Thursday, November 10, 2011

My Dying Bride - The Barghest O' Whitby (2011)

The undisputed kings of doom and gloom, My Dying Bride, never keep you waiting long. A mere six months after their stunning orchestral offering, "Evinta," the morose sextet are poised to release an EP that takes "epic" to an entirely new level. Much like the classic Swallow The Sun offering, "Plague Of Butterflies," this is a single track, twisting and turning through tempo changes, mood swings and emotional passages. And much like the album cover, created by vocalist Aaron Stainthorpe, suggests, this one will be a bleak affair. The underlying theme is one of folklore and superstition, following the tales of the Barghest, a spectre that is often said to be in the form of a large black dog. The creature has become a mainstay in English folklore, with stories of it's presence coming from all over the country. But the town of Whitby, located in North Yorkshire, has become synonymous with the legend.

Broken into three distinct movements, the track wastes no time, beginning with the loud clap of thunder and a frigid wind. My Dying Bride has always been a band rooted in imagery, and they certainly do it with gusto. Distorted guitars play off of one another with a traditional funeral atmosphere. A somber violin melody kicks in, and the down tempo patter of drums joins the party. But coming off a strictly melodic performance on "Evinta," the first wicked screams that break through are a shock. What may stand out is the production, much more raw in nature than the last few efforts. Each note resonates in the heavy air, haunting you like a dense fog. Only a few bursts of double kicks and faster paced guitars can get the track up to speed. Vocalist Aaron Stainthorpe unleashes his signature tone, oozing with sadness and hopelessness. The lyrics will never blow you away with their deep rhyme scheme or subtleties, but the emotional story they convey is enough to give them weight. A melodic riff is repeated, with Stainthorpe crooning with despair.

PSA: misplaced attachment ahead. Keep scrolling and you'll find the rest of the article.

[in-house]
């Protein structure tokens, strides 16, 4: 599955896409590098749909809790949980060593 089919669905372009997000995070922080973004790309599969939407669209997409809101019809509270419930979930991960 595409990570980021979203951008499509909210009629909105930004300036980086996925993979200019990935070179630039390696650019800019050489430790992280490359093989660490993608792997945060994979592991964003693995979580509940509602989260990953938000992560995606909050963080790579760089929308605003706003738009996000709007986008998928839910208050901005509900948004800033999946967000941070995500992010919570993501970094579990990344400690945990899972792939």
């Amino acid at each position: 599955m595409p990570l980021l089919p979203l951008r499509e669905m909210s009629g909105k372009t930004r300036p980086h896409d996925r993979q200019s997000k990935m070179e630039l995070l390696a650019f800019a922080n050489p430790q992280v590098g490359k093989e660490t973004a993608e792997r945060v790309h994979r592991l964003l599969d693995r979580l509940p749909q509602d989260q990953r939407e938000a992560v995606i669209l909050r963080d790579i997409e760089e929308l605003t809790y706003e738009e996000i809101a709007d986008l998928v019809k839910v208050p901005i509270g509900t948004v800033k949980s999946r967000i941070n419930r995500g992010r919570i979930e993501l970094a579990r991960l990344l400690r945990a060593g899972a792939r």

As we move to the second section, things change in both tone and feel. Guitars whine with feedback, and the light tapping of snares begins the transition from one piece to the next. A light riff is all that remains, fading into the dark silence. The thunder roars again, and a more commanding guitar lead enters. A second guitar enters, forming a broken harmony of depressive riffs. This is where My Dying Bride shines brightest, crafting a sound that is somehow melodic but not. The give and take between guitars and vocals is a strength that few demonstrate in doom today. As the music takes a darkened turn, as do the vocal passages, combining a raw yelling with the off-key singing. You may feel as though you have been transported to a cold, dark place of ghostly possession. Chills are normal, and you may feel a tingle move up from the base of your spine.

As the guitars shriek and squeal, feeding back and bending strings, things change again, but this time into a heavier territory. Fans of the more sublime compositions need not proceed. If you think "Evinta" was everything this band should be, just press stop and move on. The double kicks come in hard and heavy, and the guitars blare. There is no finesse this time around, no amelodic crooning. The finale act comes in the form of a brutal, heavy handed assault. The music is unrelenting, pounding and throbbing ahead with no consideration for your neck or any case of whiplash that may ensue. The murky production is actually welcomed, burying you in a thick sludge of distortion and chugging chords. We have moved passed the haunting, moved passed the shivers. This is the massacre at the hands of a demon dog of the night.

After twenty years, eleven full length albums, and scores of EPs, My Dying Bride has earned that highly sought after right of artistic expression. They can do whatever they choose, move in any direction they want, and should be free of criticism. However, the decision to release one long track rather than breaking the work up into three stand alone pieces is a bold decision, one that may not have paid off this time around. And while "Evinta" was a complete departure, seemingly a one off creative endeavor, "The Barghest O' Whitby" is a brilliant return to doom form; one so vivid you may see visions of a ghostly black dog in your dreams for days.


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